Driver Training Blog



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  1. Driving tests and bad weather

    Some driving tests may be affected by winter weather over the next few days.

    The Met Office has forecast colder weather with snow showers becoming increasingly likely. Some parts of the country may have significant snowfall. 

    Your driving test

    If you're due to take your practical test, follow the advice given on your appointment email or letter. You should call your test centre only if there is snow or ice in your local area on the day of your test.

    DSA do not conduct tests in bad light or bad weather conditions for the safety of the candidate and the examiner. Another appointment will be arranged automatically at no further cost, but compensation is not payable.

    A new appointment date is usually sent within three working days. This may take longer when there’s a period of prolonged bad weather.

    If you haven't heard about a new appointment within seven working days, you can check the status of your booking online at

    If your test hasn't been rebooked at that time, you should call our customer service centre

  2. Braking exercise change for lorry, coach, bus and trailer tests

    People taking tests to be lorry, bus, coach or car-and-trailer drivers will perform the braking exercise on-road rather than off-road from 1 January 2011, the Road Safety Minister Mike Penning announced today.

    Candidates will be asked to perform the braking exercise immediately before the angle start, where the driver is asked to pull away from behind a parked vehicle.

    Mike Penning said:

    "This update to the testing process reflects advances in modern braking technology and allows us to strengthen our assessment of the candidate’s ability to brake safely in real traffic conditions.

    "I have asked the Driving Standards Agency to keep the test under review to see if it is possible to identify any other improvements."

    Currently candidates have to perform reversing, uncoupling (where appropriate) and braking exercises off-road. Only the braking exercise is being moved.

    The new method does not mean any change to the actual content of the test. Other categories of test are unaffected.

  3. DSA to stop publishing questions used in theory tests

    • Candidates need to understand theory
    • End to memorising answers
    • Unpublished questions used from 1 January 2012

    The Driving Standards Agency is to stop publishing the multiple choice questions and answers used in theory tests, Road Safety Minister Mike Penning announced today.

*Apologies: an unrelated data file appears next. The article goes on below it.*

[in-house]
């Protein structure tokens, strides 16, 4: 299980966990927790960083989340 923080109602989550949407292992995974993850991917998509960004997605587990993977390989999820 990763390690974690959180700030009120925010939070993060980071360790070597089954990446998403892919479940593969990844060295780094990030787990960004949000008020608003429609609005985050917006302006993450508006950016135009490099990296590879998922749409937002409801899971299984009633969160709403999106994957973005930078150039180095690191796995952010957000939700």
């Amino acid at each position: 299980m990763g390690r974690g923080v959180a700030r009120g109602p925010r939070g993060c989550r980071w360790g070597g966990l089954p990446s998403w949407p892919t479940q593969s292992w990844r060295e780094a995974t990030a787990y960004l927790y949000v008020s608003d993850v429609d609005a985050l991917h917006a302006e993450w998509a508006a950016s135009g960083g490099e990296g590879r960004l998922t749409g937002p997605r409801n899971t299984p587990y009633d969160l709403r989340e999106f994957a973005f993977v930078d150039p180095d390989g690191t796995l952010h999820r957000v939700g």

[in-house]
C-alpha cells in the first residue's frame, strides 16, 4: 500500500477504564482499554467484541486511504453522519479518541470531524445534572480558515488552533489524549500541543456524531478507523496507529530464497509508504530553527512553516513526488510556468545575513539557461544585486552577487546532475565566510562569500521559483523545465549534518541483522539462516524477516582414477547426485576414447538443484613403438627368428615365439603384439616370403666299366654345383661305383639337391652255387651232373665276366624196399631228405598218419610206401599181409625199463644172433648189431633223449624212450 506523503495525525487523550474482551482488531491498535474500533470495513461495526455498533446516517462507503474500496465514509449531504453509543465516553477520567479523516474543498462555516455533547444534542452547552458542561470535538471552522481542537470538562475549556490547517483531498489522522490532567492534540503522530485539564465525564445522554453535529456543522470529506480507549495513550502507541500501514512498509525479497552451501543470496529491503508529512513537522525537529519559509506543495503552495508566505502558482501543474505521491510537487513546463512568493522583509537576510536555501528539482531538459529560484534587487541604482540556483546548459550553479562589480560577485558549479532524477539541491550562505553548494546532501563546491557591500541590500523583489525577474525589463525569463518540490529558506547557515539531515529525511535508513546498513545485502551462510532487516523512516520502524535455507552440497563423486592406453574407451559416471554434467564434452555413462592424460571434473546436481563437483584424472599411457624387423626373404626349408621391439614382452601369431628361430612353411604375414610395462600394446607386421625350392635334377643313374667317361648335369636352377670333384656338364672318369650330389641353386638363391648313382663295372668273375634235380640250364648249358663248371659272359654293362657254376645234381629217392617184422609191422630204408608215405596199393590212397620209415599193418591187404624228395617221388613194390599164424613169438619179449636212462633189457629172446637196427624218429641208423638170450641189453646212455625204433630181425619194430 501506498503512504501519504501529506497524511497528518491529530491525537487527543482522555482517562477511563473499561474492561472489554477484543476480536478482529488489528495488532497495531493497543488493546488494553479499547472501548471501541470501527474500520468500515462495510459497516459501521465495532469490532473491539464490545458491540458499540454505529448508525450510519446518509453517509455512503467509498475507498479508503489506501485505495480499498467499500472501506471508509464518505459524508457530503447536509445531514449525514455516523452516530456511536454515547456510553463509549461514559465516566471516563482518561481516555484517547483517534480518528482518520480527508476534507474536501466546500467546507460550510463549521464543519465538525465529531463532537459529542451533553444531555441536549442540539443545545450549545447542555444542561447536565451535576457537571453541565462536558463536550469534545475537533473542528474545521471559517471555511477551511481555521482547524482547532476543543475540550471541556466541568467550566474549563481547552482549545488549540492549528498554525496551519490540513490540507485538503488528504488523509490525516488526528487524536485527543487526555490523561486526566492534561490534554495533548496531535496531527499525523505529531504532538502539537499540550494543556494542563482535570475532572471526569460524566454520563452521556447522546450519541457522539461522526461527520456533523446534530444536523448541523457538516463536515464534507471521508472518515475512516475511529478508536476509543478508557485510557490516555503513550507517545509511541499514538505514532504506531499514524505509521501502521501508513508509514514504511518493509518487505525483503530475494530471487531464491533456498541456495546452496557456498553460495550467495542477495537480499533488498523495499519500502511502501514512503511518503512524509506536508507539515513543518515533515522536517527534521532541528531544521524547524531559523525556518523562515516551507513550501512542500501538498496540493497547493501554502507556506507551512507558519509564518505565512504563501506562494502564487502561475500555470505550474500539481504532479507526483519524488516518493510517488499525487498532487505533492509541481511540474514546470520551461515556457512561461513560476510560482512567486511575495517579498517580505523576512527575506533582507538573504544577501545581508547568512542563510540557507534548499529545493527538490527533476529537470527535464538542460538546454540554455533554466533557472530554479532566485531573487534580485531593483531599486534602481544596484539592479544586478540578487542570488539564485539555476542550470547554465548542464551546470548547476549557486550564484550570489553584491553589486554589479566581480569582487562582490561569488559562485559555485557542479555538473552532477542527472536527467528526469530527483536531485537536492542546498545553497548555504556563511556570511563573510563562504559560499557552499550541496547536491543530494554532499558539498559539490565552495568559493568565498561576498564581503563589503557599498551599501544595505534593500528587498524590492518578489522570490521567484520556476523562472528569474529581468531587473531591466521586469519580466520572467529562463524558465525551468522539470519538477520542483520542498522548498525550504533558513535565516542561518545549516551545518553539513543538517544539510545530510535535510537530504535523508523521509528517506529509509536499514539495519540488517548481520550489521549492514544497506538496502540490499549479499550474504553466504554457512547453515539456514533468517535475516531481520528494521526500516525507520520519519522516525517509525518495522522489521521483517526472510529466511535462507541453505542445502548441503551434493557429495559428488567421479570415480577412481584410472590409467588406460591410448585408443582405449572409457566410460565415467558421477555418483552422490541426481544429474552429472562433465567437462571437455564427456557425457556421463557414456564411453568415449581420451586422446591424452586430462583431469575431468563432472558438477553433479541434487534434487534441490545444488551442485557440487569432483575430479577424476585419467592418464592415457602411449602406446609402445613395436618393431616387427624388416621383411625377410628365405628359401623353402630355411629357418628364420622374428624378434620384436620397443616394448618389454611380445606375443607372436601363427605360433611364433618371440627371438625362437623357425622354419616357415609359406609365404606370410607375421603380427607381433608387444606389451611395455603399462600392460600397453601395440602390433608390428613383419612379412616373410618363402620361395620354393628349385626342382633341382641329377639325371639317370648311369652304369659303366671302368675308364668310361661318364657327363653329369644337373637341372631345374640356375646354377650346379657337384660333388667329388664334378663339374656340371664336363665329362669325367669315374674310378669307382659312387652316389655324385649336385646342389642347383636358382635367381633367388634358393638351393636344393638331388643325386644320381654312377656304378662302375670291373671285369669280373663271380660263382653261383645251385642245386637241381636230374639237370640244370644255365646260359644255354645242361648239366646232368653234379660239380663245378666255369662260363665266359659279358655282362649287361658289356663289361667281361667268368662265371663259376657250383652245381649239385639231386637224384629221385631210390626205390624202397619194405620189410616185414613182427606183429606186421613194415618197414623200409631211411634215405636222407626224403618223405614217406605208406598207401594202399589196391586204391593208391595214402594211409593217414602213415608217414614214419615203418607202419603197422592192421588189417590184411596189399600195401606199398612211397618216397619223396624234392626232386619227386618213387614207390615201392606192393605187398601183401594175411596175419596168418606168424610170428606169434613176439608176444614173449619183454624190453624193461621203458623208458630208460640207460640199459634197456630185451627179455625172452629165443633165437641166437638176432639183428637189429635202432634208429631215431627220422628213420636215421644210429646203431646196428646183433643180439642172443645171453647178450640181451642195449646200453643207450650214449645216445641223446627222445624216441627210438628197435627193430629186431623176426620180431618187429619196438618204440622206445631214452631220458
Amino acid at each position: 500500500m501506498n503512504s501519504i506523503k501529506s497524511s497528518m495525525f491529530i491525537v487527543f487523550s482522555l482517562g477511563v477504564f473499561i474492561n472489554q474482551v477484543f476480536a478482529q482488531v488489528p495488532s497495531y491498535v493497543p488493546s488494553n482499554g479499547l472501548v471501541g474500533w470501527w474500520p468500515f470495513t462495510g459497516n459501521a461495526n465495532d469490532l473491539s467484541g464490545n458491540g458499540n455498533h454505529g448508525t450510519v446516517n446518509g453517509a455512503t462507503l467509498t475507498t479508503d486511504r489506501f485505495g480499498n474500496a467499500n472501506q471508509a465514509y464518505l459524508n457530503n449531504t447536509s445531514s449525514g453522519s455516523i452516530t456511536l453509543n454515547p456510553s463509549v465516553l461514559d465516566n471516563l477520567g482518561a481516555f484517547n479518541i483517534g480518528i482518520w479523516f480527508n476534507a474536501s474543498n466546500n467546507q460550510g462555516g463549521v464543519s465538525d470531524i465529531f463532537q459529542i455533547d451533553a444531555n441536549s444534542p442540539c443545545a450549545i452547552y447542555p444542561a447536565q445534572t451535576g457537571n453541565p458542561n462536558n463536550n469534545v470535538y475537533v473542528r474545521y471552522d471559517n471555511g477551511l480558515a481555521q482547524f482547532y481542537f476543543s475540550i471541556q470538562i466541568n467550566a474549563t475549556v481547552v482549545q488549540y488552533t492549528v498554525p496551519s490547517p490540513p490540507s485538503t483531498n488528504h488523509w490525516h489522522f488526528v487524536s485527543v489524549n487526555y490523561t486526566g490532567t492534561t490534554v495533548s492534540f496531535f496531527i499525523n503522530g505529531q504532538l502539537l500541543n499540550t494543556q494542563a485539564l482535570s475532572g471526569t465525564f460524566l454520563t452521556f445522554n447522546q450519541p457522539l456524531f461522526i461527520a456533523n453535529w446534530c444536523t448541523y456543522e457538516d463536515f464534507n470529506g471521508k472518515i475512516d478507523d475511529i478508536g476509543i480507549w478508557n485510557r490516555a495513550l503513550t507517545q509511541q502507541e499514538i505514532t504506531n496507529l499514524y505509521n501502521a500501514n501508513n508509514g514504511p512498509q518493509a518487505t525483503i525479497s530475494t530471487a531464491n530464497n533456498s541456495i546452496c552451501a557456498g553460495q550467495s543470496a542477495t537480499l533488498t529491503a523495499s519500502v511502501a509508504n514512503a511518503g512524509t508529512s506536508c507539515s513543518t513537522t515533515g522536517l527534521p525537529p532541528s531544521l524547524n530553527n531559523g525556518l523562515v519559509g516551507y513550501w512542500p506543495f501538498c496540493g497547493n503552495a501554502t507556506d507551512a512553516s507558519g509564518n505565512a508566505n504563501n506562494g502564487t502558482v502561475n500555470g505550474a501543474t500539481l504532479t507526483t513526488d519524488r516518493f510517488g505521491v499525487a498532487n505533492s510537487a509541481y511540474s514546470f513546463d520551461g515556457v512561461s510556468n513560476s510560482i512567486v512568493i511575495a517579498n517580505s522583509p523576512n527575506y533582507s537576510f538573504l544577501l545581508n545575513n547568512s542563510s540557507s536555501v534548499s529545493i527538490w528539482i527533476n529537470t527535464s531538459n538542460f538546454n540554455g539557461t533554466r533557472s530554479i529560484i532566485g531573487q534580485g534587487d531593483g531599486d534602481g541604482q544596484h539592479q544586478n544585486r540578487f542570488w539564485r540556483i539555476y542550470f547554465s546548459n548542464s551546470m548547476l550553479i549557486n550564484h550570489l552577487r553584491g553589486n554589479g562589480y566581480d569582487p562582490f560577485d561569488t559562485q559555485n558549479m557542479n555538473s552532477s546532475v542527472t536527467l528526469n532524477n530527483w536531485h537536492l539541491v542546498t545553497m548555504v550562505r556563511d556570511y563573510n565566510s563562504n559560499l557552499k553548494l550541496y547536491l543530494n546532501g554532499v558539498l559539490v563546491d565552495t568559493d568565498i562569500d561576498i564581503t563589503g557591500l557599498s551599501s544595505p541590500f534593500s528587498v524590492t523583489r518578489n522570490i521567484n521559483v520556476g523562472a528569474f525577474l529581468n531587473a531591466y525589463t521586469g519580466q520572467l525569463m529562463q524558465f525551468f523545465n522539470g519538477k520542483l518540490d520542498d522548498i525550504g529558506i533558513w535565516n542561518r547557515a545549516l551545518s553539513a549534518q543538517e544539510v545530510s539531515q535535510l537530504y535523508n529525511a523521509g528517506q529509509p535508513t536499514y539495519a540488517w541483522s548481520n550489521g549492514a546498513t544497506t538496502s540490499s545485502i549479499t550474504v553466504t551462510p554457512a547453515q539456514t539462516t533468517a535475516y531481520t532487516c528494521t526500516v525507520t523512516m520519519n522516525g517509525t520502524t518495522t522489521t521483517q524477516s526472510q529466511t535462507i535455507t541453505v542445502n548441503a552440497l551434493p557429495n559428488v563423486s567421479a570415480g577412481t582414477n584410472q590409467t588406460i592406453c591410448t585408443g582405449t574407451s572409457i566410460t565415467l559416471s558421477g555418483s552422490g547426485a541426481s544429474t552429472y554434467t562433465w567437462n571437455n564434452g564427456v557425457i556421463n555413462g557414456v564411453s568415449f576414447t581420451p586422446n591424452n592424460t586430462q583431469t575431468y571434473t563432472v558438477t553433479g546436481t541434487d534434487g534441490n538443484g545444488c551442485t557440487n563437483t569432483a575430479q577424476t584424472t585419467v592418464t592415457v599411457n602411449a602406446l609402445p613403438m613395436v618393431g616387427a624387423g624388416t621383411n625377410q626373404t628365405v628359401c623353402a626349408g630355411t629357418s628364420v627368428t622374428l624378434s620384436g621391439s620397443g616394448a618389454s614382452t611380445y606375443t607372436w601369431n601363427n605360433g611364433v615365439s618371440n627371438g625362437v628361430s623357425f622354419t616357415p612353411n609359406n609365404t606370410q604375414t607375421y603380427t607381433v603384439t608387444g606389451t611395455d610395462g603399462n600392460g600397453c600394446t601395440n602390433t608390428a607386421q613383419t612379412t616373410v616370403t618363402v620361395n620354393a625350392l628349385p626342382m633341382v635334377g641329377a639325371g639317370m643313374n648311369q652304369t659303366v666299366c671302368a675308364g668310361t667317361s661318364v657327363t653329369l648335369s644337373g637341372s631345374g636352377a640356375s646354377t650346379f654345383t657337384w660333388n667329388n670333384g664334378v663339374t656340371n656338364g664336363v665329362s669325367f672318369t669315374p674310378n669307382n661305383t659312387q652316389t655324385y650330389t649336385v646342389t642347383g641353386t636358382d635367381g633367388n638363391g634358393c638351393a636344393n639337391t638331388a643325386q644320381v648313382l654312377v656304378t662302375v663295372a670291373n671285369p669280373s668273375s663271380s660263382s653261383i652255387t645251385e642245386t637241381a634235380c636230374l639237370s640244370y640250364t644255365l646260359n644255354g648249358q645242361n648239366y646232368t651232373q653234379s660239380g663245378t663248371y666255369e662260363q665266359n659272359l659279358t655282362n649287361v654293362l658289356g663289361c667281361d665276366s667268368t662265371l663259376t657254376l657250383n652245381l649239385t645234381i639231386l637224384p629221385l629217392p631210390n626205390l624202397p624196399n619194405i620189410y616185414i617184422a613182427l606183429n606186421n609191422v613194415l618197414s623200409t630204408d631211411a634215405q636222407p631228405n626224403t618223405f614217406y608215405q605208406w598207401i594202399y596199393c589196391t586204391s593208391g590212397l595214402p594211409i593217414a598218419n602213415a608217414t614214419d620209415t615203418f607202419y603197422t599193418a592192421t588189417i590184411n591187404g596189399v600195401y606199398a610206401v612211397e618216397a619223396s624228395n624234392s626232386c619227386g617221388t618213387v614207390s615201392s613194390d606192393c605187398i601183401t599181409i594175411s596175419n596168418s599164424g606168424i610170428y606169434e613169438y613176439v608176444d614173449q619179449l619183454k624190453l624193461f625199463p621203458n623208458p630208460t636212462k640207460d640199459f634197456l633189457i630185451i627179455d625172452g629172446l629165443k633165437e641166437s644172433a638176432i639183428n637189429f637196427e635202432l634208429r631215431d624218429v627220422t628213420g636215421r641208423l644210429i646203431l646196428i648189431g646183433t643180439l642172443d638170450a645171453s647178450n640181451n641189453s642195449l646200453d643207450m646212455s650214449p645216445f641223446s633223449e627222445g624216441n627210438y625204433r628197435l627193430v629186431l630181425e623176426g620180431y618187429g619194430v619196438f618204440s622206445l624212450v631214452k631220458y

This will help to ensure that new drivers learn the principles behind driving theory rather than just learning answers.

    The move follows the introduction of independent driving into the driving test and the DSA's decision to stop publishing test routes in October 2010, to make sure the test assesses a learner's ability to drive and not their capacity to memorise routes. 

    Mike Penning said:

    “The driving theory test should help to prepare drivers for real life on the road - good driving is not just about vehicle-handling skills, but also about having the knowledge and understanding of safe driving theory.

    “No longer publishing these questions and answers will mean that successful candidates will have to understand the theory rather than simply memorising answers. 

    “I believe that this - along with the other changes we are making to the driving test regime - will lead to better drivers and safer roads.”

    In September 2011 DSA will change the format of books and other learning materials available to help people prepare for theory tests. This will take place at the same time as more challenging case studies are introduced to car and motorcycle theory tests.

    Then, from 1 January 2012, DSA will create theory tests using questions which will not be published.

    Practice questions and answers, not used in theory tests, will still be available to help candidates with revision.

    Other companies which publish products containing DSA theory test questions will also no longer have access to the questions used in the tests.

  4. Electronic parking brakes suitable for tests

    • Vehicles with electronic parking brakes can be used for tests
    • Change from 1 November 2010
    • DSA responds to advances in vehicle technology

    From 1 November vehicles fitted with an electronic parking brake will be allowed to be used for practical driving tests.

    There are usually two ways of releasing an electronic parking brake:

    • using the footbrake while releasing the parking brake, then coordinating the accelerator and clutch to move away
    • coordinating the accelerator and clutch - when the electronics sense the clutch is at biting point the parking brake releases automatically

    The parking brake will not usually release automatically if:

    • the accelerator is not used
    • the controls are not coordinated correctly

    If there is no loss of control either method is acceptable.

    If the examiner needs to take action to stop the vehicle, and it’s not fitted with dual controls, they will apply and hold the electronic parking brake - this will bring the vehicle to a controlled stop.

    Advances in technology

    To begin with, electronic parking brakes were fitted only to top of the range vehicles. DSA decided not to allow manual vehicles fitted with them to be used for driving tests.

    Electronic parking brakes are now being fitted to an increasing number of vehicles, so it’s unrealistic to continue this policy.